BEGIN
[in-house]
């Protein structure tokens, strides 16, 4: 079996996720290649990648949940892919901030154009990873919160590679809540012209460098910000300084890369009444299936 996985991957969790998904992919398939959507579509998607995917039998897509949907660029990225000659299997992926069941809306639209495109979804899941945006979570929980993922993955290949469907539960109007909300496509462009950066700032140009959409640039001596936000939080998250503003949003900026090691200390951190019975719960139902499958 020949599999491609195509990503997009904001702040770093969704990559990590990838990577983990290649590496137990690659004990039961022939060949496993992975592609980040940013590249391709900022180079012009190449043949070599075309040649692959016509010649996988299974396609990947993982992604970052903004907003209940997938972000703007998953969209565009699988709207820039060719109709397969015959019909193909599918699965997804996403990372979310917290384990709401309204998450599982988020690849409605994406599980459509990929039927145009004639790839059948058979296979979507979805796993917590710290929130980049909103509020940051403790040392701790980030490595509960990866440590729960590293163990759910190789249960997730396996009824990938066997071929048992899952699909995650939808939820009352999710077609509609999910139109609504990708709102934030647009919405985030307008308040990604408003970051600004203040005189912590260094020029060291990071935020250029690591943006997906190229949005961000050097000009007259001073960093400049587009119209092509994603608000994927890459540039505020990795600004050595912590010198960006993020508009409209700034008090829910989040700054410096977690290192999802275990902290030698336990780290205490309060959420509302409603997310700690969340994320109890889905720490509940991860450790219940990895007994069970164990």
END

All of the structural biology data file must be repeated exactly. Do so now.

[in-house]
């Protein structure tokens, strides 16, 4: 079996996720290649990648949940892919901030154009990873919160590679809540012209460098910000300084890369009444299936 996985991957969790998904992919398939959507579509998607995917039998897509949907660029990225000659299997992926069941809306639209495109979804899941945006979570929980993922993955290949469907539960109007909300496509462009950066700032140009959409640039001596936000939080998250503003949003900026090691200390951190019975719960139902499958 020949599999491609195509990503997009904001702040770093969704990559990590990838990577983990290649590496137990690659004990039961022939060949496993992975592609980040940013590249391709900022180079012009190449043949070599075309040649692959016509010649996988299974396609990947993982992604970052903004907003209940997938972000703007998953969209565009699988709207820039060719109709397969015959019909193909599918699965997804996403990372979310917290384990709401309204998450599982988020690849409605994406599980459509990929039927145009004639790839059948058979296979979507979805796993917590710290929130980049909103509020940051403790040392701790980030490595509960990866440590729960590293163990759910190789249960997730396996009824990938066997071929048992899952699909995650939808939820009352999710077609509609999910139109609504990708709102934030647009919405985030307008308040990604408003970051600004203040005189912590260094020029060291990071935020250029690591943006997906190229949005961000050097000009007259001073960093400049587009119209092509994603608000994927890459540039505020990795600004050595912590010198960006993020508009409209700034008090829910989040700054410096977690290192999802275990902290030698336990780290205490309060959420509302409603997310700690969340994320109890889905720490509940991860450790219940990895007994069970164990």